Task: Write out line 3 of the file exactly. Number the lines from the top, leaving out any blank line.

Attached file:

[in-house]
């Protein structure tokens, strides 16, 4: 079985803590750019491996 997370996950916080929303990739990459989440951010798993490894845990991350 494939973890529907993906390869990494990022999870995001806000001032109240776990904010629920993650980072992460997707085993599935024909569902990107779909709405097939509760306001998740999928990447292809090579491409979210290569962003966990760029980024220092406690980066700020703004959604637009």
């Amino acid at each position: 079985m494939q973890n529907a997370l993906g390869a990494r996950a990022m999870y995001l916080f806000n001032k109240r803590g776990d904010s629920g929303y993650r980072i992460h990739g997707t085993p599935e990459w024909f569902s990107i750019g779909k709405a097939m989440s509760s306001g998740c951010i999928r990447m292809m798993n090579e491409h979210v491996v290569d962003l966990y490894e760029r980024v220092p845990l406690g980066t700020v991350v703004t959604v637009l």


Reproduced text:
């Amino acid at each position: 079985m494939q973890n529907a997370l993906g390869a990494r996950a990022m999870y995001l916080f806000n001032k109240r803590g776990d904010s629920g929303y993650r980072i992460h990739g997707t085993p599935e990459w024909f569902s990107i750019g779909k709405a097939m989440s509760s306001g998740c951010i999928r990447m292809m798993n090579e491409h979210v491996v290569d962003l966990y490894e760029r980024v220092p845990l406690g980066t700020v991350v703004t959604v637009l």